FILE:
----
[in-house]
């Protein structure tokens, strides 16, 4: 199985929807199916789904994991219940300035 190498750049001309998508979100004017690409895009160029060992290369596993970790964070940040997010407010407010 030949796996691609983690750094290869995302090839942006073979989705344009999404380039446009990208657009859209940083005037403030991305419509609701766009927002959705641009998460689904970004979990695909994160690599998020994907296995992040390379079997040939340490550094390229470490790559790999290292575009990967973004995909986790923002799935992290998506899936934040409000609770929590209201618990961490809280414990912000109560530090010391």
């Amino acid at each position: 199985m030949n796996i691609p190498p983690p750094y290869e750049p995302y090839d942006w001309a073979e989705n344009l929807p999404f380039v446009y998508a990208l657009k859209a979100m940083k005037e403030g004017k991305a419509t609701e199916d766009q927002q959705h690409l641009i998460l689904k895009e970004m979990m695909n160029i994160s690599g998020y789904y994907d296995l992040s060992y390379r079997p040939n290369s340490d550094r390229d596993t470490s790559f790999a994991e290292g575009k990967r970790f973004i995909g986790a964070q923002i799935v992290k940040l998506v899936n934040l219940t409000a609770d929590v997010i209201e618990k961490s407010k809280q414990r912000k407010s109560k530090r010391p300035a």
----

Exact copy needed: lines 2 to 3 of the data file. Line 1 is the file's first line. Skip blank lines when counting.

């Protein structure tokens, strides 16, 4: 199985929807199916789904994991219940300035 190498750049001309998508979100004017690409895009160029060992290369596993970790964070940040997010407010407010 030949796996691609983690750094290869995302090839942006073979989705344009999404380039446009990208657009859209940083005037403030991305419509609701766009927002959705641009998460689904970004979990695909994160690599998020994907296995992040390379079997040939340490550094390229470490790559790999290292575009990967973004995909986790923002799935992290998506899936934040409000609770929590209201618990961490809280414990912000109560530090010391």
């Amino acid at each position: 199985m030949n796996i691609p190498p983690p750094y290869e750049p995302y090839d942006w001309a073979e989705n344009l929807p999404f380039v446009y998508a990208l657009k859209a979100m940083k005037e403030g004017k991305a419509t609701e199916d766009q927002q959705h690409l641009i998460l689904k895009e970004m979990m695909n160029i994160s690599g998020y789904y994907d296995l992040s060992y390379r079997p040939n290369s340490d550094r390229d596993t470490s790559f790999a994991e290292g575009k990967r970790f973004i995909g986790a964070q923002i799935v992290k940040l998506v899936n934040l219940t409000a609770d929590v997010i209201e618990k961490s407010k809280q414990r912000k407010s109560k530090r010391p300035a």